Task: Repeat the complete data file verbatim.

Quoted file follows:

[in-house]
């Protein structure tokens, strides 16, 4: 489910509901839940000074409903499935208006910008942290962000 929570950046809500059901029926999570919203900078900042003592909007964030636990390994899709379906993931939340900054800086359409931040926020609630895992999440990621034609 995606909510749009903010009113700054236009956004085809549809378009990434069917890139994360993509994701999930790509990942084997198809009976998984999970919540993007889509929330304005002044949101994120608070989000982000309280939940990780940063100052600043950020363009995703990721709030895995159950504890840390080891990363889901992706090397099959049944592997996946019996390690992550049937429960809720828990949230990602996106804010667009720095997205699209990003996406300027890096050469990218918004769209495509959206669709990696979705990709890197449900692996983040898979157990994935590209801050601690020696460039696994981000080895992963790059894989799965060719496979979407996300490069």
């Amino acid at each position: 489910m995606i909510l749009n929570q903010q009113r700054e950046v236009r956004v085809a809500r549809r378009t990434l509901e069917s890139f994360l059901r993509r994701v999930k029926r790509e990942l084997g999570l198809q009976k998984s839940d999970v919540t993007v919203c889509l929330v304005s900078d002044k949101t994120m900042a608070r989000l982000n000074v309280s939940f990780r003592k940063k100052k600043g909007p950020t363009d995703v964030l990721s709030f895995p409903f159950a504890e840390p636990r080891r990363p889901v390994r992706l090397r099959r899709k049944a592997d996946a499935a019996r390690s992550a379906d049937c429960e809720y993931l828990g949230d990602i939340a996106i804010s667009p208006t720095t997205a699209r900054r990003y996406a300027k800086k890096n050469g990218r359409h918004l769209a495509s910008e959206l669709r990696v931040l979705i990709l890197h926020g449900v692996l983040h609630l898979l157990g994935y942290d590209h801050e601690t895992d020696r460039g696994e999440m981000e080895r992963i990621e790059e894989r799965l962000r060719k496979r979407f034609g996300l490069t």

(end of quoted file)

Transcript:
[in-house]
């Protein structure tokens, strides 16, 4: 489910509901839940000074409903499935208006910008942290962000 929570950046809500059901029926999570919203900078900042003592909007964030636990390994899709379906993931939340900054800086359409931040926020609630895992999440990621034609 995606909510749009903010009113700054236009956004085809549809378009990434069917890139994360993509994701999930790509990942084997198809009976998984999970919540993007889509929330304005002044949101994120608070989000982000309280939940990780940063100052600043950020363009995703990721709030895995159950504890840390080891990363889901992706090397099959049944592997996946019996390690992550049937429960809720828990949230990602996106804010667009720095997205699209990003996406300027890096050469990218918004769209495509959206669709990696979705990709890197449900692996983040898979157990994935590209801050601690020696460039696994981000080895992963790059894989799965060719496979979407996300490069």
């Amino acid at each position: 489910m995606i909510l749009n929570q903010q009113r700054e950046v236009r956004v085809a809500r549809r378009t990434l509901e069917s890139f994360l059901r993509r994701v999930k029926r790509e990942l084997g999570l198809q009976k998984s839940d999970v919540t993007v919203c889509l929330v304005s900078d002044k949101t994120m900042a608070r989000l982000n000074v309280s939940f990780r003592k940063k100052k600043g909007p950020t363009d995703v964030l990721s709030f895995p409903f159950a504890e840390p636990r080891r990363p889901v390994r992706l090397r099959r899709k049944a592997d996946a499935a019996r390690s992550a379906d049937c429960e809720y993931l828990g949230d990602i939340a996106i804010s667009p208006t720095t997205a699209r900054r990003y996406a300027k800086k890096n050469g990218r359409h918004l769209a495509s910008e959206l669709r990696v931040l979705i990709l890197h926020g449900v692996l983040h609630l898979l157990g994935y942290d590209h801050e601690t895992d020696r460039g696994e999440m981000e080895r992963i990621e790059e894989r799965l962000r060719k496979r979407f034609g996300l490069t």